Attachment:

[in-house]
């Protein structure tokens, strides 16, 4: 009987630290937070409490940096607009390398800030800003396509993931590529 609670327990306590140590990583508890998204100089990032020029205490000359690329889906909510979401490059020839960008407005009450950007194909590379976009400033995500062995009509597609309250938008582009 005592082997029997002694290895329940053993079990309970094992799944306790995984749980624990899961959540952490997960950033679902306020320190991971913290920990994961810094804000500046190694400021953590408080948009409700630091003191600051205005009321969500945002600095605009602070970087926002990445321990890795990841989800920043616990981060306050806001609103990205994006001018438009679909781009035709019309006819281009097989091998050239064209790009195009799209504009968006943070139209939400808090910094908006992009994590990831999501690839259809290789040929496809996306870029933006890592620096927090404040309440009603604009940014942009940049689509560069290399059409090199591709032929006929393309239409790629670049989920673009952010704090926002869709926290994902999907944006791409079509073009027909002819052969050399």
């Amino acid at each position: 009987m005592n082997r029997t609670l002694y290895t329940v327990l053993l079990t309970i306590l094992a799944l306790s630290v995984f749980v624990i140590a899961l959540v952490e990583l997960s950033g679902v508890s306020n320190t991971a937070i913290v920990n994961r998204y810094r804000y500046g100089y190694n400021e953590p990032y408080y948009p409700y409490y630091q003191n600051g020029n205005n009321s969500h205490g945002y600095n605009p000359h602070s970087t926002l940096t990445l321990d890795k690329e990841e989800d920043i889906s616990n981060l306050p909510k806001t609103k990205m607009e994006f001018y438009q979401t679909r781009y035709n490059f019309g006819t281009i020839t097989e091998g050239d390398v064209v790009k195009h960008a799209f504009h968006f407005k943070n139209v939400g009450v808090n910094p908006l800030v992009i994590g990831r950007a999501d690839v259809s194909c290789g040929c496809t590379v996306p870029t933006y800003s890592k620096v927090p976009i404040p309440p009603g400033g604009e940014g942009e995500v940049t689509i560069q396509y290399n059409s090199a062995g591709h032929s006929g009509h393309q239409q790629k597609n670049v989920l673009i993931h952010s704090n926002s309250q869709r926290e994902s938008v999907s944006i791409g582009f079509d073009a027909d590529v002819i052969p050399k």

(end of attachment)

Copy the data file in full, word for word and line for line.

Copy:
[in-house]
């Protein structure tokens, strides 16, 4: 009987630290937070409490940096607009390398800030800003396509993931590529 609670327990306590140590990583508890998204100089990032020029205490000359690329889906909510979401490059020839960008407005009450950007194909590379976009400033995500062995009509597609309250938008582009 005592082997029997002694290895329940053993079990309970094992799944306790995984749980624990899961959540952490997960950033679902306020320190991971913290920990994961810094804000500046190694400021953590408080948009409700630091003191600051205005009321969500945002600095605009602070970087926002990445321990890795990841989800920043616990981060306050806001609103990205994006001018438009679909781009035709019309006819281009097989091998050239064209790009195009799209504009968006943070139209939400808090910094908006992009994590990831999501690839259809290789040929496809996306870029933006890592620096927090404040309440009603604009940014942009940049689509560069290399059409090199591709032929006929393309239409790629670049989920673009952010704090926002869709926290994902999907944006791409079509073009027909002819052969050399």
């Amino acid at each position: 009987m005592n082997r029997t609670l002694y290895t329940v327990l053993l079990t309970i306590l094992a799944l306790s630290v995984f749980v624990i140590a899961l959540v952490e990583l997960s950033g679902v508890s306020n320190t991971a937070i913290v920990n994961r998204y810094r804000y500046g100089y190694n400021e953590p990032y408080y948009p409700y409490y630091q003191n600051g020029n205005n009321s969500h205490g945002y600095n605009p000359h602070s970087t926002l940096t990445l321990d890795k690329e990841e989800d920043i889906s616990n981060l306050p909510k806001t609103k990205m607009e994006f001018y438009q979401t679909r781009y035709n490059f019309g006819t281009i020839t097989e091998g050239d390398v064209v790009k195009h960008a799209f504009h968006f407005k943070n139209v939400g009450v808090n910094p908006l800030v992009i994590g990831r950007a999501d690839v259809s194909c290789g040929c496809t590379v996306p870029t933006y800003s890592k620096v927090p976009i404040p309440p009603g400033g604009e940014g942009e995500v940049t689509i560069q396509y290399n059409s090199a062995g591709h032929s006929g009509h393309q239409q790629k597609n670049v989920l673009i993931h952010s704090n926002s309250q869709r926290e994902s938008v999907s944006i791409g582009f079509d073009a027909d590529v002819i052969p050399k």